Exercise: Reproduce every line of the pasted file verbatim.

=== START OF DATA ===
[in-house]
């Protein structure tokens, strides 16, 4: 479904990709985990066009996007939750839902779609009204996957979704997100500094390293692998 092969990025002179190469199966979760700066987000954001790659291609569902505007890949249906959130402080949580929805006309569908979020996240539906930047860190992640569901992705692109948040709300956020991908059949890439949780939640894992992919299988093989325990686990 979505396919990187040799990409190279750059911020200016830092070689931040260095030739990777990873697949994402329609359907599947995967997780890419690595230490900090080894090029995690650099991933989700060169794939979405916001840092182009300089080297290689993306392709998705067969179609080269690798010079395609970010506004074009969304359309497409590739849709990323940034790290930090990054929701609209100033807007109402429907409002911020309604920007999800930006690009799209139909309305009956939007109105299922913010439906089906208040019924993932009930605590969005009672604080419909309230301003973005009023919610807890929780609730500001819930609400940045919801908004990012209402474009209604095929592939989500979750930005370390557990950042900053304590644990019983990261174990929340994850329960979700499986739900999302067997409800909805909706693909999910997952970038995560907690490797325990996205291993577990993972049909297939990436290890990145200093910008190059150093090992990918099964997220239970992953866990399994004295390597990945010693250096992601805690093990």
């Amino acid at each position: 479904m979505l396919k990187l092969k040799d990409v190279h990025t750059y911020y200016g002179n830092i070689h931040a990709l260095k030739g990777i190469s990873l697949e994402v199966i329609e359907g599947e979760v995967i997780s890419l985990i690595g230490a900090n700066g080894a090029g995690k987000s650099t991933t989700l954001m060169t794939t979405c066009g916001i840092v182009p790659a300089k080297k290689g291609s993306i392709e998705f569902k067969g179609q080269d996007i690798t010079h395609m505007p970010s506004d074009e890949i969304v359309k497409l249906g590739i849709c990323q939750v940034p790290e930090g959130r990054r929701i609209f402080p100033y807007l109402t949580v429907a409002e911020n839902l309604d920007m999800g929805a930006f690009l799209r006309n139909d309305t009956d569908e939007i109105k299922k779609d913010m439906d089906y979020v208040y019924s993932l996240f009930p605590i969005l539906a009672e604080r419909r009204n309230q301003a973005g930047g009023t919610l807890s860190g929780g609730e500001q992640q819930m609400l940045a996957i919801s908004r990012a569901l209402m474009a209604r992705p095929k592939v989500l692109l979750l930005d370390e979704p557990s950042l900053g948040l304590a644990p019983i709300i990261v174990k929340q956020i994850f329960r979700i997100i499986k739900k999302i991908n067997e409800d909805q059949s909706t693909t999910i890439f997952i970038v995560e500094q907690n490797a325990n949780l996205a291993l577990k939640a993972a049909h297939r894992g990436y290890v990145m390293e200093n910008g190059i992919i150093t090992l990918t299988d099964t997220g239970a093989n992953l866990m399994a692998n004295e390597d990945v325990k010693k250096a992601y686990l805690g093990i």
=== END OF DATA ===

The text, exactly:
[in-house]
């Protein structure tokens, strides 16, 4: 479904990709985990066009996007939750839902779609009204996957979704997100500094390293692998 092969990025002179190469199966979760700066987000954001790659291609569902505007890949249906959130402080949580929805006309569908979020996240539906930047860190992640569901992705692109948040709300956020991908059949890439949780939640894992992919299988093989325990686990 979505396919990187040799990409190279750059911020200016830092070689931040260095030739990777990873697949994402329609359907599947995967997780890419690595230490900090080894090029995690650099991933989700060169794939979405916001840092182009300089080297290689993306392709998705067969179609080269690798010079395609970010506004074009969304359309497409590739849709990323940034790290930090990054929701609209100033807007109402429907409002911020309604920007999800930006690009799209139909309305009956939007109105299922913010439906089906208040019924993932009930605590969005009672604080419909309230301003973005009023919610807890929780609730500001819930609400940045919801908004990012209402474009209604095929592939989500979750930005370390557990950042900053304590644990019983990261174990929340994850329960979700499986739900999302067997409800909805909706693909999910997952970038995560907690490797325990996205291993577990993972049909297939990436290890990145200093910008190059150093090992990918099964997220239970992953866990399994004295390597990945010693250096992601805690093990």
């Amino acid at each position: 479904m979505l396919k990187l092969k040799d990409v190279h990025t750059y911020y200016g002179n830092i070689h931040a990709l260095k030739g990777i190469s990873l697949e994402v199966i329609e359907g599947e979760v995967i997780s890419l985990i690595g230490a900090n700066g080894a090029g995690k987000s650099t991933t989700l954001m060169t794939t979405c066009g916001i840092v182009p790659a300089k080297k290689g291609s993306i392709e998705f569902k067969g179609q080269d996007i690798t010079h395609m505007p970010s506004d074009e890949i969304v359309k497409l249906g590739i849709c990323q939750v940034p790290e930090g959130r990054r929701i609209f402080p100033y807007l109402t949580v429907a409002e911020n839902l309604d920007m999800g929805a930006f690009l799209r006309n139909d309305t009956d569908e939007i109105k299922k779609d913010m439906d089906y979020v208040y019924s993932l996240f009930p605590i969005l539906a009672e604080r419909r009204n309230q301003a973005g930047g009023t919610l807890s860190g929780g609730e500001q992640q819930m609400l940045a996957i919801s908004r990012a569901l209402m474009a209604r992705p095929k592939v989500l692109l979750l930005d370390e979704p557990s950042l900053g948040l304590a644990p019983i709300i990261v174990k929340q956020i994850f329960r979700i997100i499986k739900k999302i991908n067997e409800d909805q059949s909706t693909t999910i890439f997952i970038v995560e500094q907690n490797a325990n949780l996205a291993l577990k939640a993972a049909h297939r894992g990436y290890v990145m390293e200093n910008g190059i992919i150093t090992l990918t299988d099964t997220g239970a093989n992953l866990m399994a692998n004295e390597d990945v325990k010693k250096a992601y686990l805690g093990i």